antibiotics are available in the majority of clinical circumstances. 72 In fact,
the antibiotics drugs are so inexpensive that despite accounting for 6. 4
percent of all U.S. prescriptions in 2013 by volume, they composed only 2. 6
percent of prescriptions by value. 73 Second, market uptake is limited, due in
part to public health efforts to curb unnecessary antibiotic prescriptions. 74 In
order to prevent antibiotic resistance, the use of novel antibiotics are
systemically discouraged, except for in the most extreme cases. 75 Thus,
profitability is limited.76 Ironically, antibiotics are sometimes seen as
“victims of their own success.” 77 While they are often more effective than
their alternatives, their use must be limited to maintain their efficacy and
yield an individual and public health benefit. 78 With the rise of antibiotic
education and stewardship programs, the market for new antibiotics will
continue to be appropriately restricted. 79 Third, the lower rate of ROI on
antibiotics, as compared to other products, is due in part to their short-term
therapeutic use. Not only are antibiotic treatments temporary by nature, they
completely cure the target disease as well. 80
Fourth, the value of antibiotics cannot be appropriately quantified, as the
value of the drugs’ benefit extends beyond patient use—the broader
population also stands to benefit from the targeted use of new antibiotics by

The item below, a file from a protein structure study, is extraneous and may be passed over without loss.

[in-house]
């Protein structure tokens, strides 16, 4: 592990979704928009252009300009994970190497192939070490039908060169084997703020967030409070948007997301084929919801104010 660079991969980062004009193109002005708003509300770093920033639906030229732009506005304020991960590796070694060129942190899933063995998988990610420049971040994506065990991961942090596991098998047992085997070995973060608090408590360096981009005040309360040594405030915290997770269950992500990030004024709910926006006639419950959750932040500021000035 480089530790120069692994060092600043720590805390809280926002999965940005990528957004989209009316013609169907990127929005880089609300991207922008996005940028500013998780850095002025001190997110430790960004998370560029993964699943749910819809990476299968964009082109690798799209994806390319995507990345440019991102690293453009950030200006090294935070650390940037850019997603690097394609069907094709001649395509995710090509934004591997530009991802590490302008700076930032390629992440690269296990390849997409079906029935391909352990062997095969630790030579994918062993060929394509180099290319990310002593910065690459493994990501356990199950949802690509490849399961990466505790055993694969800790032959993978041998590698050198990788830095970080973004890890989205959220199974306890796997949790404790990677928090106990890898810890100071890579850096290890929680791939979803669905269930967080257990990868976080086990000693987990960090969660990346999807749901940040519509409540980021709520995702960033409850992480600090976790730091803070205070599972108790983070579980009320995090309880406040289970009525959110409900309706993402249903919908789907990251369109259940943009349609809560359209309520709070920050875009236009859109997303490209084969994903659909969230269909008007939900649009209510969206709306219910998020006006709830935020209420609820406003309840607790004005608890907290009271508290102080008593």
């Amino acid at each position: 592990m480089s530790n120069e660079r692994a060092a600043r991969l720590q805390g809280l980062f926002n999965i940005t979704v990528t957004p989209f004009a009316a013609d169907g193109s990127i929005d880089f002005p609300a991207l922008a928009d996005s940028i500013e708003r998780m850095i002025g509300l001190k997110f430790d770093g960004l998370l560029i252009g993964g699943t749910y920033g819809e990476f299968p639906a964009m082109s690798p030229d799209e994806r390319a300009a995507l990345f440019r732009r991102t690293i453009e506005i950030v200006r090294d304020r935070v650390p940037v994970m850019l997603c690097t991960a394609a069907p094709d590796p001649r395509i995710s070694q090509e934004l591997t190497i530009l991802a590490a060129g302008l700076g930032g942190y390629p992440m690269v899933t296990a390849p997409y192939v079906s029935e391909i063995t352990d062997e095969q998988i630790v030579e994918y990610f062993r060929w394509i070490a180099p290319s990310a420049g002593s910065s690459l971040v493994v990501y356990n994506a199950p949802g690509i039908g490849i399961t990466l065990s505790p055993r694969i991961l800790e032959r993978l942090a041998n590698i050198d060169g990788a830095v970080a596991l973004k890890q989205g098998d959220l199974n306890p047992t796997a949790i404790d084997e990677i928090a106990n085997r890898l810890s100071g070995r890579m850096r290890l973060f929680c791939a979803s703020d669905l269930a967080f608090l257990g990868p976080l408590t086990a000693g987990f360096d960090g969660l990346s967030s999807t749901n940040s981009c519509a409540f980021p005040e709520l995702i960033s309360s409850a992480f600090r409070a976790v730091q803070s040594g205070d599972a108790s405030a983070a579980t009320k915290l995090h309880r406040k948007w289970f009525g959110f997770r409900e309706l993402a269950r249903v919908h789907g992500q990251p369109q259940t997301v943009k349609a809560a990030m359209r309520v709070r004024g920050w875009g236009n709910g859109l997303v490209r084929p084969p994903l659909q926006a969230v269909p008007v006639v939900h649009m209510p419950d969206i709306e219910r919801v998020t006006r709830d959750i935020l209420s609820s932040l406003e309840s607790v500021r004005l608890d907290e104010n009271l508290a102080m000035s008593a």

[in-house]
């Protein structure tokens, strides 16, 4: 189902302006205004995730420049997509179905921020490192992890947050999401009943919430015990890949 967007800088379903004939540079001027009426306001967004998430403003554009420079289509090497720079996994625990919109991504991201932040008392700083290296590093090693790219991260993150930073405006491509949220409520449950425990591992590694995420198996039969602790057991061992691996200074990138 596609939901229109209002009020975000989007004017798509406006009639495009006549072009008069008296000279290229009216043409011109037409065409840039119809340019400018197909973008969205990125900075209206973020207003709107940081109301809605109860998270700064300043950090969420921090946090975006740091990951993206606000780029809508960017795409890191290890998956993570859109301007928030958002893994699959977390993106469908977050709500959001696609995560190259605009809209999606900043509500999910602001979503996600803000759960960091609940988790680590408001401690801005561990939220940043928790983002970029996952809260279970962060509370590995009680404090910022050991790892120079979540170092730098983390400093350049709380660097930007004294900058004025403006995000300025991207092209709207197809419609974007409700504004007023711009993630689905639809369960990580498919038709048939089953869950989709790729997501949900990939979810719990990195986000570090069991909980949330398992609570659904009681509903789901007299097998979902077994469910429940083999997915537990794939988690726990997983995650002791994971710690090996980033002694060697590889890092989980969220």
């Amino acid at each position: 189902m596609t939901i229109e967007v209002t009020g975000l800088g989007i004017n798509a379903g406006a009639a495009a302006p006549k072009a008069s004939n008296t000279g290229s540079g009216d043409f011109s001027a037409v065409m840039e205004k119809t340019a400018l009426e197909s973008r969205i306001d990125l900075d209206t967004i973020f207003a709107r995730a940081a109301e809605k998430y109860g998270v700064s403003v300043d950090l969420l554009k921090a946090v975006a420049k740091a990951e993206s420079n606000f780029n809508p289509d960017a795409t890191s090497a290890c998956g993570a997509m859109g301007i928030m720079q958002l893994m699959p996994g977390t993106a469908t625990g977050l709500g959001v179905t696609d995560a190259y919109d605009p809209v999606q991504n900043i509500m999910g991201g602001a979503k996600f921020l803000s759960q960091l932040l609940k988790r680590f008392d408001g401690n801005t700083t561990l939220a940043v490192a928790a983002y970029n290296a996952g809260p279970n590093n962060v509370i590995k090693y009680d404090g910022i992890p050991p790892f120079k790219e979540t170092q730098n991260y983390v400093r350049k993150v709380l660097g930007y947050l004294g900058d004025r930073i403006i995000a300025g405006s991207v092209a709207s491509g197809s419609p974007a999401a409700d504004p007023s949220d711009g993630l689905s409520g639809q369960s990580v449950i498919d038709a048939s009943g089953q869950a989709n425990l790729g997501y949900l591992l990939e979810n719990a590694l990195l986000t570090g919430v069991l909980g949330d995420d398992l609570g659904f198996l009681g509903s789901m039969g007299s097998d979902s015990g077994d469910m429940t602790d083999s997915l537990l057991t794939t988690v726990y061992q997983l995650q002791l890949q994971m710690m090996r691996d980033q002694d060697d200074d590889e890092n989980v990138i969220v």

not developing costly, and possibly deadly, antibiotic-resistant infections. 81
This public health value is not captured in willingness to pay and thus it is
not reflected in pricing models. 82 Aaron S. Kesselheim, an instructor in
medicine in the Division of Pharmacoepidemiology and
Pharmacoeconomics, Department of Medicine, at Brigham and Women’s
Hospital and Harvard Medical School, and Kevin Outterson, an associate
professor of law at the Boston University School of Law, both experts in
antibiotic resistance, contend that the “current legal structures and market
incentives unwittingly accelerate resistance in several ways, all rooted in the
mismatch between private and social value.” 83 They argue that the substantial
72. Id. at 278.
75. See E. Power, Impact of Antibiotic Restrictions: The Pharmaceutical Perspective, 12
CLINICAL MICROBIOLOGY & INFECTION 25, 29 (2006).
77. Spellberg et al., supra note 62, at 158.
79. Outterson et al., supra note 64, at 278.
80. Spellberg et al., supra note 62, at 158.
81. Outterson et al., supra note 64, at 278.
83. Aaron S. Kesselheim & Kevin Outterson, Improving Antibiotic Markets for Long
Term Sustainability, 11 YALE J. HEALTH POL’Y, L. & ETHICS 101, 105 (2011).